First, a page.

With more than 12,000 students, funded partnership with the National Cybersecurity Center, and the state-of-the-art William J. Hybl Sports Medicine and Performance Center opening next year, Chancellor Venkat Reddy talks about the goals and future of the University of Colorado, Colorado Springs (better known as UCCS), one of Colorado’s fastest-growing universities.
Springs: What are the most exciting changes you’ve seen during your 28 years at UCCS?
Chancellor Venkat Reddy: We have grown dramatically, and we have been known for building a lot of buildings. The growth in buildings is fantastic, but what’s happening inside the buildings is more important: a very high-quality faculty and staff who have huge hearts for their students. They’re doing great work in the classroom teaching our students. They’re doing creative work, research, as well as a lot of service activities, both for the campus and for the community.
What are your goals as the university continues to grow?
My job is to make sure that we not only continue the momentum, but make sure we build a sustainable organization over time. For me, the most important thing is culture: a culture of respect, compassion, safety and excellence. The other piece I have stressed a lot is retention and graduation rates for the students—because a third of our students are first-generation students. About a third are low-income students. Twenty percent are military: active military, veterans, military families. So when you have such a unique student population, it is imperative that not just the university, but we as a community, work hard to help them stay in school and graduate. We want to make sure we stay focused on what our core mission is: helping our students succeed.
How do you describe UCCS’ relationship with Colorado Springs?
I want people to know UCCS has real people making a real difference in their students’ lives and in the lives of our community. We are there for the community to help our community succeed as we experience success. And it has to be mutual. If we help one first-generation student graduate—the first in their family to go to college—we help their entire future generations go to college.
This is why I say to the community, all we’re doing is keeping your future employees with us for four to six years. The rest of their lives, they’re going to spend with you. They’re going to help your organization succeed. So partner with us, help us make that happen because it’s going to impact your organizations. We’re all in this together.
How will the William J. Hybl Sports Medicine and Performance Center impact local residents when it opens next spring?
Think of it in three ways. One is student education. There will be about 1,400 students taking classes in this building on sports medicine, performance, meeting the doctors, working in the clinics. Part two is the clinics that are run by Centura Penrose-St. Francis: orthopedics, physical therapy, athletic training, those kinds of things. And the third part is a little of both; it’s sports performance and wellness. So picture tactical medicine, para-athletes, first responders, military. You and I can do a class to get better at our basketball game or mountain biking or running or whatever we do. All the research done there is going to impact laymen. We’re also thinking about how we can connect arts and health, for example. The building is right next to the Ent Center, so we want to experiment with that.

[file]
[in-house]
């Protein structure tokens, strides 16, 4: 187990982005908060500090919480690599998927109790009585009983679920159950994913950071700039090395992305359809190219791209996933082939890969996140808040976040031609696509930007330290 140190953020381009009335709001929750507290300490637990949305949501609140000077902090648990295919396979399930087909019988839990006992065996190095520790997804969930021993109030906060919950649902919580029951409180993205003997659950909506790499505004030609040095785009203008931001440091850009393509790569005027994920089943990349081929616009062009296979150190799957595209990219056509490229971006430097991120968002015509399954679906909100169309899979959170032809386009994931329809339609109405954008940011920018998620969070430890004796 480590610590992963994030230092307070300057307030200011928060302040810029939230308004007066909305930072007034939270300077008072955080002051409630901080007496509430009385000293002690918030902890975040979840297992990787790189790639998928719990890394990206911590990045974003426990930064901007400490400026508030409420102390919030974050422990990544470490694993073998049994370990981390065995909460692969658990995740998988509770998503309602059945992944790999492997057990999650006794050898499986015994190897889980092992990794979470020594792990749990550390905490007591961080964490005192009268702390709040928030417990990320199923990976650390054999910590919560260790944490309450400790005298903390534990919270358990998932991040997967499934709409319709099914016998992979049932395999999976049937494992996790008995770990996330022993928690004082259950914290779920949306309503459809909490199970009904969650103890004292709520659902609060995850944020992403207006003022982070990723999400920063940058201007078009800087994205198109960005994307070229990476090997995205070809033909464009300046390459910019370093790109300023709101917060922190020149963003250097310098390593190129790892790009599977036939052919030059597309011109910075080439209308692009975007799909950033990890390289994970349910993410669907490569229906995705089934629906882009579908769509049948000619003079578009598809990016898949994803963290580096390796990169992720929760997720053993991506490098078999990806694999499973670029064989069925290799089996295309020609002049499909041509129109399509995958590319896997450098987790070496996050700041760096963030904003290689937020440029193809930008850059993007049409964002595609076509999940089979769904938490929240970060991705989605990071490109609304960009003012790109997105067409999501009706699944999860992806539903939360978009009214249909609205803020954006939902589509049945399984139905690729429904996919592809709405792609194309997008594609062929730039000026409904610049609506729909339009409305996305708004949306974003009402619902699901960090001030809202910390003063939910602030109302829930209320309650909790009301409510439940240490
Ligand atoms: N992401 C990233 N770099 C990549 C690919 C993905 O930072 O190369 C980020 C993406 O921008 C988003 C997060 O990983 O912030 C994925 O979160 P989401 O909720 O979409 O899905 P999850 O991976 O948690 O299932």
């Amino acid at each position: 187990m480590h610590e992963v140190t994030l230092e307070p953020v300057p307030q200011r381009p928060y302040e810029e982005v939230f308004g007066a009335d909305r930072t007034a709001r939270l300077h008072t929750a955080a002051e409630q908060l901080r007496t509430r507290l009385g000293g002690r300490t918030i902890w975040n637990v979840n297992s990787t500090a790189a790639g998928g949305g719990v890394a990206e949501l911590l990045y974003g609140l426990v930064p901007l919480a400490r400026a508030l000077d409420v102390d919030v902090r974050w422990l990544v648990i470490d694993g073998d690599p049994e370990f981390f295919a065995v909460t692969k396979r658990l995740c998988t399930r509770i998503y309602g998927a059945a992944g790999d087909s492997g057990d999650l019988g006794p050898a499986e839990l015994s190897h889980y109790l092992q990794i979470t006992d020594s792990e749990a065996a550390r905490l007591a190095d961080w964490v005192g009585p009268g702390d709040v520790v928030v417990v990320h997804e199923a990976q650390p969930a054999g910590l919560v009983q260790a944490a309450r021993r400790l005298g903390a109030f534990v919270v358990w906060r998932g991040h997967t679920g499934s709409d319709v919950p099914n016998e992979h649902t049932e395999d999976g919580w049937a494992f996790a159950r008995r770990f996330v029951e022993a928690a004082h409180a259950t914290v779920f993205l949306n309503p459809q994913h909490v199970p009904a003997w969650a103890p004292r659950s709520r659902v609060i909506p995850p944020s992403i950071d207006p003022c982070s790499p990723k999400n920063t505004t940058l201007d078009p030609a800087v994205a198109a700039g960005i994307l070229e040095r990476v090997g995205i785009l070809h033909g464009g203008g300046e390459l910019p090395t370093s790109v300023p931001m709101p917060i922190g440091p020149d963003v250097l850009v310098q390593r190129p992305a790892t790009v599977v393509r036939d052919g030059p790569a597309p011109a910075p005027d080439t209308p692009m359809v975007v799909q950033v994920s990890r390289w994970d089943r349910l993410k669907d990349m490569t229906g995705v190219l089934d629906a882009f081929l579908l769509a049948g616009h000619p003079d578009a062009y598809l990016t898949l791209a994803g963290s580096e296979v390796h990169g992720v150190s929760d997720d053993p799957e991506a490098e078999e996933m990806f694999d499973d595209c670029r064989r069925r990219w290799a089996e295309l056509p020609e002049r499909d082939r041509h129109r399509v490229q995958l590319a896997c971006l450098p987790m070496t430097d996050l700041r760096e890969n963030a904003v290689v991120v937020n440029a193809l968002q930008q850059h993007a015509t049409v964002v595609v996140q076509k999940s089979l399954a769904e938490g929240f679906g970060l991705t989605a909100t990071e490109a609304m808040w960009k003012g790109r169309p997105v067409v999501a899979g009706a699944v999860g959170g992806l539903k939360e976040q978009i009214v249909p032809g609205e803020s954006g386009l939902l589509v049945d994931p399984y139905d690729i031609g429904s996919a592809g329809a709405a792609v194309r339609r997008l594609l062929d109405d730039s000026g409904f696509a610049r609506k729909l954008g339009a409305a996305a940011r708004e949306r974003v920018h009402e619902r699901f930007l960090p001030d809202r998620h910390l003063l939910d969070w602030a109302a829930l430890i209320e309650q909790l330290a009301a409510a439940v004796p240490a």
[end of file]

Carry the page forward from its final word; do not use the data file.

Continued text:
What do you envision for UCCS in the next few years?
First we need to make sure we strengthen the activities we’ve already taken on. These things will keep us pretty busy for the next three to five years.
New CU President Mark Kennedy talks about the fourth industrial revolution: Probably 50% of the jobs have not been invented yet that are going to come. So how do we prepare our students for that? I think that’s going to be fascinating work we’ll be doing in terms of preparing our students for the unknown. They still need critical thinking skills, analytical thinking skills, problem-solving skills. Those are the fundamentals.
You’ll also see continued strong partnerships with community colleges. We’re going to take students graduating with cybersecurity associates degrees, and we are creating a B.A. in computer science so those students can complete their four year degree with us. We are working with high schools, so students can enter the precollegiate programs.
The challenge that keeps me up in the night is student mental health. This is a growing problem among universities around the nation and that will need tremendous help from all sectors, from K-12 to the university to the community. We need to solve that problem.
You say you are often asked, “Do you want to be bigger than Boulder?” How do you respond?
We are very different institutions serving different student populations, so we have different missions. I hope we will continue to provide access and affordability for the students who are seeking a higher education. If we fail at that, my heart would break.
On the other extreme, I want to see this university be known for high tech. We’ll be good at artificial intelligence; we’ll be good at cybersecurity; we will lead the way in supporting our community in health and wellness. So there are a lot of dreams on that side, but I don’t want to forget the fundamentals as to why we exist as a public university. If more students stay in school and graduate, I’ll be very happy with that because we need more of them to go to college, so our society, our community can prosper.